3. Ferris Bueller's Next Day Off. In fairness, I could have put any of the John Hughes “Brat Pack” films here. Because I no more want to see what the current generation thinks might happen on Ferris’ next malingered day of freedom, more than I want to see them tell me what they think might happen the next time the Breakfast Club gets a Saturday detention, or what hi-jinks and heartache Samantha’s seventeenth birthday might entail. But there is something ubiquitous about Ferris, something that escaped the simple zeitgeist-nature of the story, some gleeful and youthful innocence that we all seem able to share in with him, regardless of the generation from which we came. Even my parents could agree, Ferris should be inviolate. Because there is only one generation capable of producing a “Ferris” and it has long since grown up. There simply isn’t a need for a Ferris anymore. There is no more innocence to recapture, as the generations that have followed have sold their souls to the shameless self-promotion offered by MTV, MySpace, Facebook and YouTube. There is no use for icons when each young person truthfully believes themselves to be one. And what point is there to a “coming of age” story when we expect that our youngest generations have either done so long before their high school years, or will fail to do so at all? Schools no longer have a Ferris, and friends no longer have a Cameron. School administrators can hardly be relied upon to even feign an interest in attendance and discipline (lest they become the target of litigation, parental complaint or outright dismissal) let alone the caricatured determination of Mr. Rooney. The truth is, there are no comedies left in the stories of modern American high school - because there’s nothing funny about what’s happening there. As we watch year after year’s worth of children spiraling into self-absorbed and delusive comas of sloth, entitlement and utter-unimpressiveness - the wonderfully simple and exciting scenes of our own high school days seem as fantastic and impossible as the worlds of Avatar and Harry Potter, and the scenes of modern day schools as desolate and dramatic as any dystopian wasteland that could be imagined by Terminator franchises or Mad Max epics. The truth is, I’d be more surprised and bemused to find a modern day high school student having a single day on than anything else.

* * *

Film is not a commodity, no matter how hard they try to make it one. At its core, and despite the tremendous and awful business machinery built around it, film is still art and art cannot simply be supplied when there is a demand. I’m certain we’d all like to see a second Mona Lisa, a tenth Beethoven symphony, and just one more Frank Lloyd Wright house - but there is also some value in the wanting of these things. Stories, creations and careers come to an end, though our appetite never does. It is the scarcity of genius in art which makes it valuable, and that scarcity can neither be controlled or overcome. Artists will reach the end of their inspiration, ability or even time on this Earth, and that will be that. What painting was to Renaissance Europe, film is to twentieth and twenty-first century America. It is our art, our expression, and when we become as historic as the Europeans of that era, it will be how we are remembered. While only time will tell which bits and pieces of this media will ultimately become the masterpieces upon which we shall be judged, we ought to be careful to protect those few which we might fairly hope become those that do so. And so, dear Hollywood, in your relentless quest for dollars, spare those stories which simply cannot be made better by continuing to tell them - and see if these latest lost generations can begin to find their way by telling a few stories of their own.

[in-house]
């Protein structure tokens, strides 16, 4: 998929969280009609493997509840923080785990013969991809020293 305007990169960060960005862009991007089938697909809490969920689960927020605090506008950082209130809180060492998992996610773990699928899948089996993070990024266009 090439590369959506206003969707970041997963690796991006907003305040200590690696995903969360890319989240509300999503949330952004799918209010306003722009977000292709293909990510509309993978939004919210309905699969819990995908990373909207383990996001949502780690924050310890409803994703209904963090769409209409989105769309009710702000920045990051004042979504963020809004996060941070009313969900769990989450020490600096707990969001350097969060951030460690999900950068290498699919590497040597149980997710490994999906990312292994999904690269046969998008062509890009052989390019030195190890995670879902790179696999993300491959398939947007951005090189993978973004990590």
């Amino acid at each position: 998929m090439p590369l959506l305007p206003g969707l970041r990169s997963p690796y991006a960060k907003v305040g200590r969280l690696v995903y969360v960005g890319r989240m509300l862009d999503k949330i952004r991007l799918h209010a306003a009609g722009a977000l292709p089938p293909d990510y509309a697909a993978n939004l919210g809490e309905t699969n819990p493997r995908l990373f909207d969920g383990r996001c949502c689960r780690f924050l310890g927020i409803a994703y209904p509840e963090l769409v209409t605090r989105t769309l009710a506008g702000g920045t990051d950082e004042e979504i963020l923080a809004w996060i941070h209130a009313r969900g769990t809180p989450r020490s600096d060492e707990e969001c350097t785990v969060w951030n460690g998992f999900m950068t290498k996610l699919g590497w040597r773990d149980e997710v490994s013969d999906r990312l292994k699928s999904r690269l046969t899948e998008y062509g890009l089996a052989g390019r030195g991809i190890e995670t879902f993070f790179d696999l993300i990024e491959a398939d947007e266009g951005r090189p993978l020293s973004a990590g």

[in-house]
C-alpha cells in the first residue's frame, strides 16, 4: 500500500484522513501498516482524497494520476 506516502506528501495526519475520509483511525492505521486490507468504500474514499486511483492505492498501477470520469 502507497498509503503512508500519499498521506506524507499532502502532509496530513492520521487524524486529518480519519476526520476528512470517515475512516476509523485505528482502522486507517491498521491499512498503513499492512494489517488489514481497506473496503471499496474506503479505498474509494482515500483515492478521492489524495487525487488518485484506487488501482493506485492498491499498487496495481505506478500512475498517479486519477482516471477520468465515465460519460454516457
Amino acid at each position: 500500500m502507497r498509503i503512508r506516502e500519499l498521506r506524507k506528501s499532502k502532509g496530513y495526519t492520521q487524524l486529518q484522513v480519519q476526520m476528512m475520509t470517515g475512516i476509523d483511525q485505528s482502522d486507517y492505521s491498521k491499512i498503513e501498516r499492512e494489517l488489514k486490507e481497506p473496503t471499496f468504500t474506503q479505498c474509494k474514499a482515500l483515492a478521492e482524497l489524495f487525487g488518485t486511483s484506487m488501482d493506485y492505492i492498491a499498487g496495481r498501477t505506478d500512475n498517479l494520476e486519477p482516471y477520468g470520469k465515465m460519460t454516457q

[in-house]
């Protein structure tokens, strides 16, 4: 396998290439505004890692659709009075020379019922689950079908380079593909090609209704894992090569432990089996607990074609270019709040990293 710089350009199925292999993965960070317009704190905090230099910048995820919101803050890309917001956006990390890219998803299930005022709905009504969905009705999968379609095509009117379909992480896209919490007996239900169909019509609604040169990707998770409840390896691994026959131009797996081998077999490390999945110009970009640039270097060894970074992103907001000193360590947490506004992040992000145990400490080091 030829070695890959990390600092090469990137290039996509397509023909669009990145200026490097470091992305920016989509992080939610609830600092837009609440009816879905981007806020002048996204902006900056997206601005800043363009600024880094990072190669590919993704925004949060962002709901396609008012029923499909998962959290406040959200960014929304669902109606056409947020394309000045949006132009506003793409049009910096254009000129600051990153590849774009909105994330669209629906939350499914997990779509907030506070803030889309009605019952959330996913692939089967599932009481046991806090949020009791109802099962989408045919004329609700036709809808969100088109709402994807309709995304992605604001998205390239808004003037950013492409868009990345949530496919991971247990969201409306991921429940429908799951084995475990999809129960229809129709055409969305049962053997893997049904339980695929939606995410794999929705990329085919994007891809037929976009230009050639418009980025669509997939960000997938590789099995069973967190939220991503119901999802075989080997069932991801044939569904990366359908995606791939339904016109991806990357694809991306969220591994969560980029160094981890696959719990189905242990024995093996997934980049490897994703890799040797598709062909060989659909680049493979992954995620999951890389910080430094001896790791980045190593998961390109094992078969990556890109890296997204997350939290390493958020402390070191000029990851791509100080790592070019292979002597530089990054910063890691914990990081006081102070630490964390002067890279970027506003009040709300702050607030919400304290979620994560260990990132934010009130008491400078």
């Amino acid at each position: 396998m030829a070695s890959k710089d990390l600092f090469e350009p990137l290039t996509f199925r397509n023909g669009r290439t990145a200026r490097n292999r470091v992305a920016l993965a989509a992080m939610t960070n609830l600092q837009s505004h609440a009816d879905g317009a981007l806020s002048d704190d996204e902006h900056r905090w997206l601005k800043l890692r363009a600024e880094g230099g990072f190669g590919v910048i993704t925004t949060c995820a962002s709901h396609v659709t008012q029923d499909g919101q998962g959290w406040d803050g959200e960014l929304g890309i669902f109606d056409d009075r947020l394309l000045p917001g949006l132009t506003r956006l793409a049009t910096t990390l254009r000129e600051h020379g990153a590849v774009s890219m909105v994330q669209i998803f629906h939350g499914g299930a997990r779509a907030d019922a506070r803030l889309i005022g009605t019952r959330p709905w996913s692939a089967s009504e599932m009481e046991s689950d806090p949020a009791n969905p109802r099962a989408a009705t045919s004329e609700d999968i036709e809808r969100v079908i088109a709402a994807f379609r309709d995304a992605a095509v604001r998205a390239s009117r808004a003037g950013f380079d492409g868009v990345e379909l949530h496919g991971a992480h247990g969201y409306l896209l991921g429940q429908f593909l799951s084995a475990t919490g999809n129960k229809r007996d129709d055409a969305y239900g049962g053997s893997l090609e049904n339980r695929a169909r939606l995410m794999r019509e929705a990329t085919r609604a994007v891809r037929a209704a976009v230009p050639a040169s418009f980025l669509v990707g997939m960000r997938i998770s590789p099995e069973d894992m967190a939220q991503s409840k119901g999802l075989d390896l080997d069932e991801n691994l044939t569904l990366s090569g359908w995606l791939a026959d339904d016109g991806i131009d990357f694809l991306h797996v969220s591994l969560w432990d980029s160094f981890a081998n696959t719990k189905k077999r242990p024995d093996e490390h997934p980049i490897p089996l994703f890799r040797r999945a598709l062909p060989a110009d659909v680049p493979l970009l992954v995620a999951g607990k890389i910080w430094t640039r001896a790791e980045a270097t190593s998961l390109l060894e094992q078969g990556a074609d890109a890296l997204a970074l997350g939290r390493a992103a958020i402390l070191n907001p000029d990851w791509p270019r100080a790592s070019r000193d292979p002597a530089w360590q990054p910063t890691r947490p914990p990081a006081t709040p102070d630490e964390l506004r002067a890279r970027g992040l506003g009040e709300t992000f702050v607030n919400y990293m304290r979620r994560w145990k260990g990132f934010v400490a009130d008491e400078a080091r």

Bill Friday said...

I've always loved the "re-make or not re-make" conundrum.

In particular, those that would raise even more questions than they would attempt to answer--like any Bruce Campbell movie that doesn't involve zombies, Holly Hunter and musical instruments, and my all-time favorite, "Another Day Without A Mexican: Salt Lake City", in which we discover that the only ethnic minorities in Utah work for the Jazz, not McDonalds.

Brent said...

Well said......well said.....getting so sick of the remakes! Having said that, there are a lot of older movies (before my time) that have been remade and I've liked a lot of them. My parents must be pissed! Maybe it's just too soon for some of them.

Post a Comment